Journal of the Royal Society of Medicine Volume 85 May 1992

Infective endocarditis in


district general hospital

M Manford MRcp J Matharu K Farrington MD MRCP King George Hospital, Eastern Avenue, Ilford, Essex

Department of Medicine,

Keywords: infective endocarditis; district general hospital; audit

Summary Thirty-three cases of infective endocarditis presenting during a 6.5 year period to a district general hospital were analysed retrospectively. The annual incidence was 22 cases per million population. Twenty-two cases had pre-existing cardiac disease, mainly valvular disease - usually rheumatic (nine cases) and prosthetic valves (10 cases). Recognizable precipitants such as recent surgery were uncommon. Two cas'es presented after deliberate drug overdose possibly due to depression exacerbated by systemic disease. Symptoms were usually non-specific. All but two cases had murmurs and most were pyrexial. Splinter haemorrhages and clubbing were seen in about 20% of cases. Viridans-type streptococci were the commonest infecting organisms (14 cases). Staphylococcal infection (six cases) was confined to intravenous drug abusers and patients with prosthetic valves. Five cases were culture negative. Cerdiac failure was present in 13 cases at presentation and developed in seven others during treatient. Acute valve replacement was necessary in eight cases, and late replacement in three. Renal impairment (plasma urea > 8 mmol/l and/or plasma creatinine > 120 unmol/l) occurred in 19 cases during the course of their illness. Embolic phenomena occurred in 12 patients and mostly involved the central nervous system. In the 8 fatal cases, the cause of death was cardiac failure in six, cerebrovascular accident in one, and myocardial infarction in one. Four of the six patients who subsequently died of cardiac failure had been referred for surgery. Both those who were not referred had coexisting medical problems. Factors associated with increased mortality were age, male sex, cardiac failure (P8 mmol/l and/or plasma creatinine > 120 pmol/l) was seen in 19 cases (58%) during the course of their illness.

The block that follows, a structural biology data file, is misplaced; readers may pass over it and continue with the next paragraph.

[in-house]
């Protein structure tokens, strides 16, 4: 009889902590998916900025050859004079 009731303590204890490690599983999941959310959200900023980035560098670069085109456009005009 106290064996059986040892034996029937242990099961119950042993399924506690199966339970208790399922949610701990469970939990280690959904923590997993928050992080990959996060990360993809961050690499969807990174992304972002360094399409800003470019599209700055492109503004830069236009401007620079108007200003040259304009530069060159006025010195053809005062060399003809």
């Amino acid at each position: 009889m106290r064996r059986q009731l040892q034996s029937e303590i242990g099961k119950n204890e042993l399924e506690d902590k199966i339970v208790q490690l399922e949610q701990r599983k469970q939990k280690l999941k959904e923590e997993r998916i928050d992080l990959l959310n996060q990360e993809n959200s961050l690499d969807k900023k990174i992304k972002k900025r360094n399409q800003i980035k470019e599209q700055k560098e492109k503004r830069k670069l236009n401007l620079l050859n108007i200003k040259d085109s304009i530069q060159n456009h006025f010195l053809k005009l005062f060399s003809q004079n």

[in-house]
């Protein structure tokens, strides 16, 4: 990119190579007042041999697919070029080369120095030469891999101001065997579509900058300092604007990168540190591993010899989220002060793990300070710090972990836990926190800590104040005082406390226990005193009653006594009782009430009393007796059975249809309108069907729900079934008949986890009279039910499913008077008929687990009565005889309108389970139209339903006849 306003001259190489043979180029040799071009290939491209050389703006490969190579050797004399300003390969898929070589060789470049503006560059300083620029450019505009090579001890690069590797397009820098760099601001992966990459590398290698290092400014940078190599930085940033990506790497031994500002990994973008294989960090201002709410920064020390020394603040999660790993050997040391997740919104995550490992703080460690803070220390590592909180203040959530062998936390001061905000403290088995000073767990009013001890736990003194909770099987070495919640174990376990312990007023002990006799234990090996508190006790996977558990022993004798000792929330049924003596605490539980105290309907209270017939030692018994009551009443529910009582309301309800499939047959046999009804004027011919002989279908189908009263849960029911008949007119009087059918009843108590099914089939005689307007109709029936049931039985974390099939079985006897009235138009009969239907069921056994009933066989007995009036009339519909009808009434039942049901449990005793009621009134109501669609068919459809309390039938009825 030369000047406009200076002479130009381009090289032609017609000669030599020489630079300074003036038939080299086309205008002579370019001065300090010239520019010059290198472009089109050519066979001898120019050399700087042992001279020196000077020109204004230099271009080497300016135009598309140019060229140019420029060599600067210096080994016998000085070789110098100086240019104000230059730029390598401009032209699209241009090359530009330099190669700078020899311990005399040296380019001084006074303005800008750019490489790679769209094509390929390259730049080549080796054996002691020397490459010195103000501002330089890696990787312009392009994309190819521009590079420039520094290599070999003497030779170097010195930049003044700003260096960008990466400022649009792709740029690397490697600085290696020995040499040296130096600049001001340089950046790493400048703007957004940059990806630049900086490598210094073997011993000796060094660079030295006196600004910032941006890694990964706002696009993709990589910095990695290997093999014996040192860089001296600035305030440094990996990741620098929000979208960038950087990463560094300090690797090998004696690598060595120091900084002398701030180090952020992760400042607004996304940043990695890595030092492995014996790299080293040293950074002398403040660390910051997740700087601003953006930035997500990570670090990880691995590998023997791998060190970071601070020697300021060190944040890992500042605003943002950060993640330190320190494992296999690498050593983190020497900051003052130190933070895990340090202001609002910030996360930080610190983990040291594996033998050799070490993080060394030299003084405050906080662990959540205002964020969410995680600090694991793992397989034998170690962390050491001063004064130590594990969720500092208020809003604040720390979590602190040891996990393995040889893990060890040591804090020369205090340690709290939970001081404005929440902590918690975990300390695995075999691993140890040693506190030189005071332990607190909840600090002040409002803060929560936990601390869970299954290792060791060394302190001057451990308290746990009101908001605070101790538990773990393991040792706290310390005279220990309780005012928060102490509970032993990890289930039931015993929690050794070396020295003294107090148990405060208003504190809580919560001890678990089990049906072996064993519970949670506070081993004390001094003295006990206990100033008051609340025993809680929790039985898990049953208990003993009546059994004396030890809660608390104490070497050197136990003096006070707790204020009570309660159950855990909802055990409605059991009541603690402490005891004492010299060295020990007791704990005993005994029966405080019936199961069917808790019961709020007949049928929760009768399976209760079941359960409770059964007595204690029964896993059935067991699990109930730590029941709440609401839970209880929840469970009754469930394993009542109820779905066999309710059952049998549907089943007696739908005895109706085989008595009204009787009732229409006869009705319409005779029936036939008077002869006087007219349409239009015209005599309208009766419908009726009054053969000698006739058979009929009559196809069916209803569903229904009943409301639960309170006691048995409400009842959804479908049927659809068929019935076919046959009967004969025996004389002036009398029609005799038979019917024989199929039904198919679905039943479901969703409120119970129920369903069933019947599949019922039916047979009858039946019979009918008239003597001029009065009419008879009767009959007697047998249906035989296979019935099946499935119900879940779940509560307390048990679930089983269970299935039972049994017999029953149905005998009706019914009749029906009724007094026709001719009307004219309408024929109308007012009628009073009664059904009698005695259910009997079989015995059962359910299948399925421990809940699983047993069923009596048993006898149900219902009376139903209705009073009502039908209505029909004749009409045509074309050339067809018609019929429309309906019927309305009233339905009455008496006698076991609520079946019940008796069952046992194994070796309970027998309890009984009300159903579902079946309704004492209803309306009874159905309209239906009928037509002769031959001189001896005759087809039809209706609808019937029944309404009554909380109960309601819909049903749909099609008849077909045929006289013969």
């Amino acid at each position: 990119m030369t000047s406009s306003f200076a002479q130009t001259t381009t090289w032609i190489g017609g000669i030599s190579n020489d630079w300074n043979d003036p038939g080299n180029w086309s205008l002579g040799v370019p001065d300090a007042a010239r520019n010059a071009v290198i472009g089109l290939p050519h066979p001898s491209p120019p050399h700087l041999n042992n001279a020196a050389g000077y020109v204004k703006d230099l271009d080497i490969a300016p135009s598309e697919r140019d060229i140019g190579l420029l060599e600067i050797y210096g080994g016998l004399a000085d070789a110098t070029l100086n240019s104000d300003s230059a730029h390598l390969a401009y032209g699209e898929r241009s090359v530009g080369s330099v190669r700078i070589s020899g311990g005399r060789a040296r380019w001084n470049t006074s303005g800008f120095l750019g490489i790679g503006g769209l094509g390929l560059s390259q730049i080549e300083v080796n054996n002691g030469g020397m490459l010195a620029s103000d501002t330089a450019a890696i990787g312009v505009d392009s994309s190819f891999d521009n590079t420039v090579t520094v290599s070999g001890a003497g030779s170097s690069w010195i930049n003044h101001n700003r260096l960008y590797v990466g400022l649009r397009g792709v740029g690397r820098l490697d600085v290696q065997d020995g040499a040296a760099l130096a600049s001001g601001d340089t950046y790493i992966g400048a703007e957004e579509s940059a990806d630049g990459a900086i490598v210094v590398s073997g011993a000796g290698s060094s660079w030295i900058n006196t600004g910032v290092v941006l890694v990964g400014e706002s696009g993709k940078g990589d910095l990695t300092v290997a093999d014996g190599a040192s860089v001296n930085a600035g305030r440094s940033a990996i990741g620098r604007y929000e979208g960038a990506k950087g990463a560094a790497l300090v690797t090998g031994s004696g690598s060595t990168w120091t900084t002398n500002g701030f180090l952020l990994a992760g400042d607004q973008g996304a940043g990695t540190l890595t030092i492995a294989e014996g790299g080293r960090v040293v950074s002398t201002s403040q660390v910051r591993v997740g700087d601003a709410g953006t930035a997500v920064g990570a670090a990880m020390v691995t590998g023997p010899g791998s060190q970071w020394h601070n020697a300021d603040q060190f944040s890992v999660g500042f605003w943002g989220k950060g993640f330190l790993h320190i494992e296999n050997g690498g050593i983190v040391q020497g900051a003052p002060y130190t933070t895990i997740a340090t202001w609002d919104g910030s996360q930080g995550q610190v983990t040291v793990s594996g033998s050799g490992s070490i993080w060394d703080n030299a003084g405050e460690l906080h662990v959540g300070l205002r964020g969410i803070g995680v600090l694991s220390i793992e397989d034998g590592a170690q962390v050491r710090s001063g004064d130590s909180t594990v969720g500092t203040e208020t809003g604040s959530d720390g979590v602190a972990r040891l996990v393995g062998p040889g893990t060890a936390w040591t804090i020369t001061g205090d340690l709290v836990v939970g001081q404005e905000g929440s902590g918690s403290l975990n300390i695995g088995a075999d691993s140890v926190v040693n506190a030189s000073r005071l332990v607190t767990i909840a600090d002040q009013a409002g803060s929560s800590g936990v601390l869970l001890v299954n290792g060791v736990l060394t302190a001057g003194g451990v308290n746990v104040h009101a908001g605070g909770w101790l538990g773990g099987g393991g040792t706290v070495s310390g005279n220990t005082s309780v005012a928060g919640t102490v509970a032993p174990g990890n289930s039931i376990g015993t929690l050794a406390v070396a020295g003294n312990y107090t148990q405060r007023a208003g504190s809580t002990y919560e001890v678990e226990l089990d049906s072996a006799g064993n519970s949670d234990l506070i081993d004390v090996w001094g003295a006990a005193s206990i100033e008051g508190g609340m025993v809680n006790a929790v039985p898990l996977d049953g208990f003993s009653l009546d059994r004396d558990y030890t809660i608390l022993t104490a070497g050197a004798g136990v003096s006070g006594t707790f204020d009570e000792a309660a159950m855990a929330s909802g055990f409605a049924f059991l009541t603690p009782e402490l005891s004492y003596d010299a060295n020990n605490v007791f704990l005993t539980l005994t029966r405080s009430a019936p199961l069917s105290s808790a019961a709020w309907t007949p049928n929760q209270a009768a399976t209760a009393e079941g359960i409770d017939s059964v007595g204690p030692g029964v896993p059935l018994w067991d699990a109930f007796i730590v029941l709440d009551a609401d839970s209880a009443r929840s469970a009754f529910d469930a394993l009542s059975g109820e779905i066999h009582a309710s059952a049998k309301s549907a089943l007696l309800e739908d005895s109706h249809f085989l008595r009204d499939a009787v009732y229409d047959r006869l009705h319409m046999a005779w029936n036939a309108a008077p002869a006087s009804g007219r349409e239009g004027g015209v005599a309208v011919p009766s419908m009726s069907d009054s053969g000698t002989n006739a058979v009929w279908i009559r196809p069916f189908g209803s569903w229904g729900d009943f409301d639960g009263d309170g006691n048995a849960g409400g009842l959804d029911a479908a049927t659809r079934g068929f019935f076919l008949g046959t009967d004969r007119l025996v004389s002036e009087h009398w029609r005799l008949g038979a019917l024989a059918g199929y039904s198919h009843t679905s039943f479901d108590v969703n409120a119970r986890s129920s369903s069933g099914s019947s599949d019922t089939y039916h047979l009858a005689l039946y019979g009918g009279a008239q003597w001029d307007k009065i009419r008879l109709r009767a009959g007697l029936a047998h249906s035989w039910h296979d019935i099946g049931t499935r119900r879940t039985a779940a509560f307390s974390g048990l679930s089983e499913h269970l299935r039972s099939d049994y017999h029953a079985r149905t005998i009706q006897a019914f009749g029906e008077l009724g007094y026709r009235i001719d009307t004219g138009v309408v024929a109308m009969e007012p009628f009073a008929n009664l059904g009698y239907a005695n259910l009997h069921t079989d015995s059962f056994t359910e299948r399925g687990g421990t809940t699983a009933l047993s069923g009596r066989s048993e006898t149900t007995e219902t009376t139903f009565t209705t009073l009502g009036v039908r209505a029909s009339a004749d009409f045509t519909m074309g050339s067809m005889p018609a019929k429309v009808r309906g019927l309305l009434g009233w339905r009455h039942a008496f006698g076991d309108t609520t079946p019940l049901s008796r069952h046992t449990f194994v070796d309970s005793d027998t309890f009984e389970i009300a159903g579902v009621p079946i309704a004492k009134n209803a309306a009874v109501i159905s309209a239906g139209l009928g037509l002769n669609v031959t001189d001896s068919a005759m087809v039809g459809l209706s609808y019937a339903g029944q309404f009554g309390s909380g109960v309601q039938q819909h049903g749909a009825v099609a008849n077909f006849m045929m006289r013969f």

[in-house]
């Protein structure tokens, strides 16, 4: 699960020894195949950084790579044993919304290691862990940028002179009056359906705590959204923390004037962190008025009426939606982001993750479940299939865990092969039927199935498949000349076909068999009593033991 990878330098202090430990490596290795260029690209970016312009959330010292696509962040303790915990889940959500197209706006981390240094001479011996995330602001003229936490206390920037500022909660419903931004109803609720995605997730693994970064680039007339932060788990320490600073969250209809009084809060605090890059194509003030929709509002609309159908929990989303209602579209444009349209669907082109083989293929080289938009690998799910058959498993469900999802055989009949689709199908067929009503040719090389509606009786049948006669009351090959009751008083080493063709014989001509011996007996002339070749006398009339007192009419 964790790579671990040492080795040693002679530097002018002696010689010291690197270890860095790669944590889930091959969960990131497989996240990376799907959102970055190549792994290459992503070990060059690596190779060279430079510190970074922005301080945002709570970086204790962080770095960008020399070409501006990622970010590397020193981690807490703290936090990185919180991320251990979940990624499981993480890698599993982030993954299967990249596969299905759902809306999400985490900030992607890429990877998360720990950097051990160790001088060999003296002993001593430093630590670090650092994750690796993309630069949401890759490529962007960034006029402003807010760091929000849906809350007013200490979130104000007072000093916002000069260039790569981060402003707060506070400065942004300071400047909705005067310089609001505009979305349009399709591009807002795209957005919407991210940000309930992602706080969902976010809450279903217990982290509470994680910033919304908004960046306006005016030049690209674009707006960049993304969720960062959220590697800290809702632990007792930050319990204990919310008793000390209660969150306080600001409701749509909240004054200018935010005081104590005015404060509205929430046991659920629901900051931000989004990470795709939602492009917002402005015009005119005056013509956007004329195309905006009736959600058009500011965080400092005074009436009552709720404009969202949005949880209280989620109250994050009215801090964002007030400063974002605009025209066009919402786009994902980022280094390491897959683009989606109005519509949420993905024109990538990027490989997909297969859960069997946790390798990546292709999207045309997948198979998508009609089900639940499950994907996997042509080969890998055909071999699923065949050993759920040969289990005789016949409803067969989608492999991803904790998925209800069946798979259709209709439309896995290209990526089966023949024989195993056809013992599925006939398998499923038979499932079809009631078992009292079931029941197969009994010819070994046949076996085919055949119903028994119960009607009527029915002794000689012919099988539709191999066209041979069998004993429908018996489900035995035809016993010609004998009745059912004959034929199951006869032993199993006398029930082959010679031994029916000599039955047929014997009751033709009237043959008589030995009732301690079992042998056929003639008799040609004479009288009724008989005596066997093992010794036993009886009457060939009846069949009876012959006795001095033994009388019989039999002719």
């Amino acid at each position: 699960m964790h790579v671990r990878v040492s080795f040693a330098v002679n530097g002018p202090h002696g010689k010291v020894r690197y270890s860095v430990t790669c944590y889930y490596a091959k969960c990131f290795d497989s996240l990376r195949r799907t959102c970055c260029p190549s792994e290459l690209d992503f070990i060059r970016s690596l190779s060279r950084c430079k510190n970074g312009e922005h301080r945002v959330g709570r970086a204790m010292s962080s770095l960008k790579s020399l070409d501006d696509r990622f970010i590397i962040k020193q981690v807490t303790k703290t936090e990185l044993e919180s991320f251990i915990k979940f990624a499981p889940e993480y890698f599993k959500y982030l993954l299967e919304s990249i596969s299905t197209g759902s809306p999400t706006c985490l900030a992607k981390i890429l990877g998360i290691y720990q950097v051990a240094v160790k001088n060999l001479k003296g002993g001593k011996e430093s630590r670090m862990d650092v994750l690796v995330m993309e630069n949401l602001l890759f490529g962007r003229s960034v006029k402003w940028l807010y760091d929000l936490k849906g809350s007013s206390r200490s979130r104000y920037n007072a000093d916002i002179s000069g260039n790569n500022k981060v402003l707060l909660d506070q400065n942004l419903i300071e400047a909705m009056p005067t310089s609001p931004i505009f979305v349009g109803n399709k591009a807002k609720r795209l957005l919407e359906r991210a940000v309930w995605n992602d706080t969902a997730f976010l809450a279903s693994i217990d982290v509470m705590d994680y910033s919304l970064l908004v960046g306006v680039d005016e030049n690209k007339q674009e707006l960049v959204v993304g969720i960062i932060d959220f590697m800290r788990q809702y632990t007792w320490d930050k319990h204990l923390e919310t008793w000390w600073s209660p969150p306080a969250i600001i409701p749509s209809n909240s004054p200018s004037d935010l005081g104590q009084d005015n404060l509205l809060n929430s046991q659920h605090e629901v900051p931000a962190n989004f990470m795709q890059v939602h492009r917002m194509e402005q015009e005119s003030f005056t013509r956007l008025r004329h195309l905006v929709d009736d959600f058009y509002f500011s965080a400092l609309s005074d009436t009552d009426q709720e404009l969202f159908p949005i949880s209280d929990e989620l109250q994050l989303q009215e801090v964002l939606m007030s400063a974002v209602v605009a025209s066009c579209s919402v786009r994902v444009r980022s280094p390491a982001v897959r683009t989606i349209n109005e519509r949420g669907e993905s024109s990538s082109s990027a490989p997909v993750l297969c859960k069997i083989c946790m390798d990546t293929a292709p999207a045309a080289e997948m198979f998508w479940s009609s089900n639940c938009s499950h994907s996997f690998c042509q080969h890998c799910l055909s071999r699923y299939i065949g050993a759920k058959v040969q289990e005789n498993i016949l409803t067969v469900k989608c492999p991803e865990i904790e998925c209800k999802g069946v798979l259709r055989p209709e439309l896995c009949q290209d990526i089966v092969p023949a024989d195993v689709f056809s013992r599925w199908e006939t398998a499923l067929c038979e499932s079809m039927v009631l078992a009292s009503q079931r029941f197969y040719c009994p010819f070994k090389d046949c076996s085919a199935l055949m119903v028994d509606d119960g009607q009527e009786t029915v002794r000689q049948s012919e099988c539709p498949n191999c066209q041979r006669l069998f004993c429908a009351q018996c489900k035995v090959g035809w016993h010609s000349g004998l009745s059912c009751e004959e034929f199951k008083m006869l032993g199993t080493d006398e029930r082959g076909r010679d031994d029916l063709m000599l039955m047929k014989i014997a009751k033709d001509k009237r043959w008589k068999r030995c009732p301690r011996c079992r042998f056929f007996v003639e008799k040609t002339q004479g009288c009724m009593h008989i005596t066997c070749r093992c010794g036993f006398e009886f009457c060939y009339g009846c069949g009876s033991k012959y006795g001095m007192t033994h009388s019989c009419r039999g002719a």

Imaging Echocardiography was performed in 12 cases. It was diagnoticofIR(vegetations)in five cases, equivocal in five, and negative in two.



Journal -of the Royal Society of Medicine Volume 85 May 1992

Table 2. Signs and symptoms in 33 consecutive infective endocarditis




Present Absent Unrecorded

Malaise Fatigue Fever Weight loss Anorexia Sweats Breathlessness Cough Arthralgia Chest pain Palpitations Chills Documented pyrexia Murmurs (static) Murmurs (changing) Tachycardia Cardiac failure (clinical) Cardiac failure (radiological) Hypotension Splinters Clubbing

28 20 17 15 14 14

Splenomegaly Rash Lymphadenopathy Osler's nodes Roth spots

1 6 11 14 13 11 18 21 15 22 23 18 8 2 0 16 18 15 20 14 25 25 18 22 13 12

12 9 7 7 4 3 21 22 9 17 13

12 8 6 6 5 4 4 1 0

4 7 54 6 6 3 3 11 4 6 12 3 0 0 0 2 6 5 13 2 3 11 7 19 21

Site of infection Mitral valve involvement predominated especially in native valve infection (Table 5). Treatment In 6 cases penicillin-sensitive organisms were treated with intravenous penicillin alone for 2 weeks and then oral amoxycillin for a further 4 weeks. All survived. Remaining patients with penicillin-sensitive organisms, and most cases of enterococcal infection were treated with -an amino-

glycoside, usually gentamicin, and intravenous penicillin for 2-4 weeks, and then oral amoxycillin. One patient who had severe renal failure and combined infection with enterococci and micrococci was treated with ampicillin and vancomycin. Staphylococcal infections were treated with an aminoglycoside and intrav-enous fluclox4cillin for 2 weeks and then oral flucloxacillin and fucidin. One patient with severe renal impairment received vancomycin instead of gentamicin. Treatment was titrated against laboratory measures of minimum inhibitory concentration in all culture positive cases. Culture negative cases were treated with penicillin and gentamicin except -n case 29 in which a previous pseudomonas urinary tract infection dictated a combination of ceftazidime and amikacin.

Table 3. Laboratory investigations in patients with infective endocarditis

ESR range

Haemoglobin (gldl)

Patient numbers


1 9 13 10


(mm/h) < 20

20-50 >50 U

Patient numbers

Plasma urea range

(mmol/l) 17


Patient number

14 9 4 6


Protein present 9 absent 15 U 9

10 17 6

ESR: erythrocyte sedimentation rate; U: unrecorded in case record Table 4. Details of 19 patients wiih infective endocrditis who had renal imparmwent at presention or developed it during btabnent

Case 1 2